Tuesday, January 28, 2014

Turning Polyethylene Waste into Fuel

Low density polyethylene, LDPE, is used to make many things we use everyday such as plastic milk containers, cling wrap, and plastic bags. LDPE can be recycled quite easily, but a lot of LDPE ends up as rubbish in land fills.
Chemists in India have developed a commercially viable way to turn LDPE into a liquid fuel by heating the LDPE waste to between 400 and 500oC over a kaolin catalyst which causes the long chain polymer chains to break apart. This process is known as thermo-catalytic degradation: thermo means heat, the catalyst is kaolin, and degradation means breaking apart. This thermo-catalytic degradation of LDPE produces much smaller carbon-based molecules. Gas Chromatography was used to characterise these smaller molecules, and it was found that they were mainly alkanes and alkenes between 10 and 16 carbon atoms long. This makes the mixture very similar to that found in petrochemical fuels. For example, the hydrocarbons in gasoline (petrol) typically have a chain length of between 4 and 12 carbon atoms while diesel fuel typically contains hydrocarbons with a chain length between 8 and 21 carbon atoms.

The catalyst, kaolin, is a layered, aluminosilicate clay mineral with the formula Al2Si2O5(OH)4. It acts as a catalyst by providing a large surface on which the polymer molecules can sit in an orientation favourable to the degradation under heat.

Using the kaolin catalyst at 450oC, the thermo-catalytic degradation of 1 kg of LDPE produced 700 g of liquid fuel.

Achyut Kumar Panda, Raghubansh Kumar Singh. Thermo-catalytic degradation of low density polyethylene to liquid fuel over kaolin catalyst. International Journal of Environment and Waste Management, 2014; 13 (1): 104 DOI: 10.1504/IJEWM.2014.058803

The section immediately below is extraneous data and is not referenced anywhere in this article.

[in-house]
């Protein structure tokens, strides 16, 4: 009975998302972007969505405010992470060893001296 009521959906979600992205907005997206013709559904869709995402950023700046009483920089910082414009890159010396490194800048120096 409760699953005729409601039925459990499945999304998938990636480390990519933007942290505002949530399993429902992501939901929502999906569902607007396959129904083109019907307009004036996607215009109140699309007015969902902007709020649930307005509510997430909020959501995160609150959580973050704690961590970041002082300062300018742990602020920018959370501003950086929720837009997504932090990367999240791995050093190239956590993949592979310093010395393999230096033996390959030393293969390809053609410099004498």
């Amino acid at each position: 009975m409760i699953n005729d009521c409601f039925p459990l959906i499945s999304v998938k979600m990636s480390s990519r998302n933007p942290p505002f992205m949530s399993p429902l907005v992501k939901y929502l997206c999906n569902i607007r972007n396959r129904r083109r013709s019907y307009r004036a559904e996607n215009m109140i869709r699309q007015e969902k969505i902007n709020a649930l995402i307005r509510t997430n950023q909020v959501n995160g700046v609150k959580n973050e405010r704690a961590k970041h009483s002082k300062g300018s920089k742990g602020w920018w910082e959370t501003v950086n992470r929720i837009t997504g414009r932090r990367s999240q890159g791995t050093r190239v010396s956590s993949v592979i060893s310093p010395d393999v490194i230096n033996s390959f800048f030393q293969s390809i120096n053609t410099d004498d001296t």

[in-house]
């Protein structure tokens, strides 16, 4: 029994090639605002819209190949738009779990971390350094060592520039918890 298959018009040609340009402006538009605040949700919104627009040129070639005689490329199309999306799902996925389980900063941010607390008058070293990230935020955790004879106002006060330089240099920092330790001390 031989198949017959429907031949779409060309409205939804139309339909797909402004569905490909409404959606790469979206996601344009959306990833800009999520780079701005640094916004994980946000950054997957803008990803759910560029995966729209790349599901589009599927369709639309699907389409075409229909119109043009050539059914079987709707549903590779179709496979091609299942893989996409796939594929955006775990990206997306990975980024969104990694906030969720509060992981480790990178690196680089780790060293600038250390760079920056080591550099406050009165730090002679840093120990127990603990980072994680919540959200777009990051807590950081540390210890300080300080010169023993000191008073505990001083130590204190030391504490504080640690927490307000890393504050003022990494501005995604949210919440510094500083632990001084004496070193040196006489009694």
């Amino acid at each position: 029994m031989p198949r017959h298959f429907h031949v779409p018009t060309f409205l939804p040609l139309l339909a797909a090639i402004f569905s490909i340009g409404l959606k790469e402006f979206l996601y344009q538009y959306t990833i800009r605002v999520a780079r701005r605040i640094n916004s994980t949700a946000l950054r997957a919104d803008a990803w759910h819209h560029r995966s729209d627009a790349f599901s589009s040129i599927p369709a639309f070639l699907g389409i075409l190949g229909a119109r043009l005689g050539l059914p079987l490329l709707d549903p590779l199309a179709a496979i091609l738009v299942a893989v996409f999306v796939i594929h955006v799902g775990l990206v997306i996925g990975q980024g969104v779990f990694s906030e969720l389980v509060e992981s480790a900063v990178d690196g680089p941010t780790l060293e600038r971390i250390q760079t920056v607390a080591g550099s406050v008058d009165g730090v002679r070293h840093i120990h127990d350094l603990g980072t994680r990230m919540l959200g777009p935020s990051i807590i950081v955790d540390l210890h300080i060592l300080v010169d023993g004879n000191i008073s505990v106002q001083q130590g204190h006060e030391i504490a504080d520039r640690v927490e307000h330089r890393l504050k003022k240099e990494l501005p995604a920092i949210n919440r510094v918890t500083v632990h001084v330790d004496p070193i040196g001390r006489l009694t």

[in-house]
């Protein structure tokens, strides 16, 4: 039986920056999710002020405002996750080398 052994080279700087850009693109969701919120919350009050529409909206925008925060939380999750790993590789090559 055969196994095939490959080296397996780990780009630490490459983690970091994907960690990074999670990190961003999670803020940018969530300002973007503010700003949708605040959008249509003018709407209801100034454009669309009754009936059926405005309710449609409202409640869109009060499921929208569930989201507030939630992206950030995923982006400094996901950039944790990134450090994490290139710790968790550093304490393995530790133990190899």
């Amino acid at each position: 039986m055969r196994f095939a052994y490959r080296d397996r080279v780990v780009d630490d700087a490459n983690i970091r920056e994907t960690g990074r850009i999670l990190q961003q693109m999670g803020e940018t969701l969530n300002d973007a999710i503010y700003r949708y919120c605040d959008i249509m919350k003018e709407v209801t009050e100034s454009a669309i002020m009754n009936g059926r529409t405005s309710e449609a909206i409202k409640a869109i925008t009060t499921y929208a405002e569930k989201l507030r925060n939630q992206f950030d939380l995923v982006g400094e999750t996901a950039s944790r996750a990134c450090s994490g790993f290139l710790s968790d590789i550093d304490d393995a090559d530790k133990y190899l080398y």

Further Reading:
Polythene (polyethylene): Properties, Production and Uses 
Gas Chromatography 
Alkanes: properties and uses
Alkenes: properties and uses
Ethene (ethylene): properties and uses
Silicates: structure and formula

Suggested Study Questions:
  1. Give the molecular structure for ethene (ethylene).
  2. Write an equation showing how ethene (ethylene) molecules can be polymerized to form polythene (polyethylene).
  3. Name the type of polymerization reaction being described by the equation in question 2.
  4. Explain, using a diagram of the partial structure of polythene (polyethylene), what happens when polyethylene undergoes thermo-catalytic degradation.
  5. Describe the differences in the structures of alkanes and alkenes.
  6. Draw a straight chain alkane with 10 carbon atoms.
  7. Draw a structural isomer of the molecule in question 6.
  8. Draw a straight chain alkene with 10 carbon atoms.
  9. How many structural isomers of the molecule in question 8 do you think there would be? Support your answer with the structural formula for each of these structural isomers.
  10. Why do you not find short carbon chain alkanes, between 1 and 4 carbon atoms long, in the liquid petrochemical fuels like gasoline (petrol) and diesel?

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